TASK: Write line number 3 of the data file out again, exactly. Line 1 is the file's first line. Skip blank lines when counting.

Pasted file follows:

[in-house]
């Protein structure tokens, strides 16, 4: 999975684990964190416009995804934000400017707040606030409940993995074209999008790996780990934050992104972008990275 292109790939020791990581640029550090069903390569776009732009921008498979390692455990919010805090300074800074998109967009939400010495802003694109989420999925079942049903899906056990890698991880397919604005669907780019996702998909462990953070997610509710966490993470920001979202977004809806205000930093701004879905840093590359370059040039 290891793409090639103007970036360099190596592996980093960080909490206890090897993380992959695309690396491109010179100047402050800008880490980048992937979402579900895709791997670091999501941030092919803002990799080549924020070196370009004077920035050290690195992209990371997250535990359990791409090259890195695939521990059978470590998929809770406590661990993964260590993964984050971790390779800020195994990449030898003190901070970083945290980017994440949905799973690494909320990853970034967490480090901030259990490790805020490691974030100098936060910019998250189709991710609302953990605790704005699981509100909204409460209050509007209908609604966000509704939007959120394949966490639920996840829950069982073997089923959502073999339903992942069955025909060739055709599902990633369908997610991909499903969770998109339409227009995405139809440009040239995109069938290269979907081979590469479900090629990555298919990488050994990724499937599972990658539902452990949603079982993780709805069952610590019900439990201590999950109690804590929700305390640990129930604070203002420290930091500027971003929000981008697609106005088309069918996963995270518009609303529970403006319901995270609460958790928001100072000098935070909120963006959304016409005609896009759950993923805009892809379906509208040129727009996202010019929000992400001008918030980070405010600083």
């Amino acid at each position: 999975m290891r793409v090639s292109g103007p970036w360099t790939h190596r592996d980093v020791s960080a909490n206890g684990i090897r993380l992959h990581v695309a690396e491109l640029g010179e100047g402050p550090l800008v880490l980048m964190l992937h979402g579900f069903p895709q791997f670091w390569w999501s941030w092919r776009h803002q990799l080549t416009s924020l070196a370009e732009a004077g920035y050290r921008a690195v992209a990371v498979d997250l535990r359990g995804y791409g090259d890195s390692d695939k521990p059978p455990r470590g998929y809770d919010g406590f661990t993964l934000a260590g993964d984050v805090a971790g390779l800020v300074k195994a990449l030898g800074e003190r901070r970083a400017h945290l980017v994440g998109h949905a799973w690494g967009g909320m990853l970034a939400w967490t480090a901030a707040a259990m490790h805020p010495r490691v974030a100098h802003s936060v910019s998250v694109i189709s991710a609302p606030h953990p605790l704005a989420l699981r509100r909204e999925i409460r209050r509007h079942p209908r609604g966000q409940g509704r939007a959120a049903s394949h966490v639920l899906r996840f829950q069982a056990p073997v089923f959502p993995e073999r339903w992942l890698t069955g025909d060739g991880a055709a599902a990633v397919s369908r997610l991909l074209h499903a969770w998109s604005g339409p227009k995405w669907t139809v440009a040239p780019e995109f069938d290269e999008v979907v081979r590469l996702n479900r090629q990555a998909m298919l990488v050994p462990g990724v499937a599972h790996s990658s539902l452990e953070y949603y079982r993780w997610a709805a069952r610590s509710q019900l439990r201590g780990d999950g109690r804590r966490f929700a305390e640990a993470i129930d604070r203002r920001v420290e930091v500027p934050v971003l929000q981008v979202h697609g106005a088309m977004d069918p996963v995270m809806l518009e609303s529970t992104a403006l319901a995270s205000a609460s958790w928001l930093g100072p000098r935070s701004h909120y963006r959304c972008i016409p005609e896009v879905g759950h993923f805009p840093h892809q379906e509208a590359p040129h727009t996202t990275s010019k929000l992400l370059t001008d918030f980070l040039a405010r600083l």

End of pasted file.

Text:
């Amino acid at each position: 999975m290891r793409v090639s292109g103007p970036w360099t790939h190596r592996d980093v020791s960080a909490n206890g684990i090897r993380l992959h990581v695309a690396e491109l640029g010179e100047g402050p550090l800008v880490l980048m964190l992937h979402g579900f069903p895709q791997f670091w390569w999501s941030w092919r776009h803002q990799l080549t416009s924020l070196a370009e732009a004077g920035y050290r921008a690195v992209a990371v498979d997250l535990r359990g995804y791409g090259d890195s390692d695939k521990p059978p455990r470590g998929y809770d919010g406590f661990t993964l934000a260590g993964d984050v805090a971790g390779l800020v300074k195994a990449l030898g800074e003190r901070r970083a400017h945290l980017v994440g998109h949905a799973w690494g967009g909320m990853l970034a939400w967490t480090a901030a707040a259990m490790h805020p010495r490691v974030a100098h802003s936060v910019s998250v694109i189709s991710a609302p606030h953990p605790l704005a989420l699981r509100r909204e999925i409460r209050r509007h079942p209908r609604g966000q409940g509704r939007a959120a049903s394949h966490v639920l899906r996840f829950q069982a056990p073997v089923f959502p993995e073999r339903w992942l890698t069955g025909d060739g991880a055709a599902a990633v397919s369908r997610l991909l074209h499903a969770w998109s604005g339409p227009k995405w669907t139809v440009a040239p780019e995109f069938d290269e999008v979907v081979r590469l996702n479900r090629q990555a998909m298919l990488v050994p462990g990724v499937a599972h790996s990658s539902l452990e953070y949603y079982r993780w997610a709805a069952r610590s509710q019900l439990r201590g780990d999950g109690r804590r966490f929700a305390e640990a993470i129930d604070r203002r920001v420290e930091v500027p934050v971003l929000q981008v979202h697609g106005a088309m977004d069918p996963v995270m809806l518009e609303s529970t992104a403006l319901a995270s205000a609460s958790w928001l930093g100072p000098r935070s701004h909120y963006r959304c972008i016409p005609e896009v879905g759950h993923f805009p840093h892809q379906e509208a590359p040129h727009t996202t990275s010019k929000l992400l370059t001008d918030f980070l040039a405010r600083l």